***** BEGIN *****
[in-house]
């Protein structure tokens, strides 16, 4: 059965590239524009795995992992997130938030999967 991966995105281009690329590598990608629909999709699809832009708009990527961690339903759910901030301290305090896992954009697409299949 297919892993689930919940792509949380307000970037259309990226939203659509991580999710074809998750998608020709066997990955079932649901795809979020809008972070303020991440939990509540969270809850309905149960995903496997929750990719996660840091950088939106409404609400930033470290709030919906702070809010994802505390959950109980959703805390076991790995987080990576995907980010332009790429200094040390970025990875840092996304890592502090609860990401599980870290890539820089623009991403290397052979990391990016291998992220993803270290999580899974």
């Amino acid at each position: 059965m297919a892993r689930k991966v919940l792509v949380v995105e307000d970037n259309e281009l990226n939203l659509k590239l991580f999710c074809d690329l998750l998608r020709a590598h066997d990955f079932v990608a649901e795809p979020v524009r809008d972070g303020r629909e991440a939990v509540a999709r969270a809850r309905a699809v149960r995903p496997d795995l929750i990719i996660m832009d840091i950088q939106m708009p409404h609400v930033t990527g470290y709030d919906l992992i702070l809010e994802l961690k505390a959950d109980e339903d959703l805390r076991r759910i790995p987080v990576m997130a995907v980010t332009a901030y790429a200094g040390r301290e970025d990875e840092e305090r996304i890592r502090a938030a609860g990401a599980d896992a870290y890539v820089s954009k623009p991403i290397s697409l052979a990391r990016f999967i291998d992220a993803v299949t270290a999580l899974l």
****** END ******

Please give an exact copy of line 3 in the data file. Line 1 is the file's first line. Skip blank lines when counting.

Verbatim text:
């Amino acid at each position: 059965m297919a892993r689930k991966v919940l792509v949380v995105e307000d970037n259309e281009l990226n939203l659509k590239l991580f999710c074809d690329l998750l998608r020709a590598h066997d990955f079932v990608a649901e795809p979020v524009r809008d972070g303020r629909e991440a939990v509540a999709r969270a809850r309905a699809v149960r995903p496997d795995l929750i990719i996660m832009d840091i950088q939106m708009p409404h609400v930033t990527g470290y709030d919906l992992i702070l809010e994802l961690k505390a959950d109980e339903d959703l805390r076991r759910i790995p987080v990576m997130a995907v980010t332009a901030y790429a200094g040390r301290e970025d990875e840092e305090r996304i890592r502090a938030a609860g990401a599980d896992a870290y890539v820089s954009k623009p991403i290397s697409l052979a990391r990016f999967i291998d992220a993803v299949t270290a999580l899974l």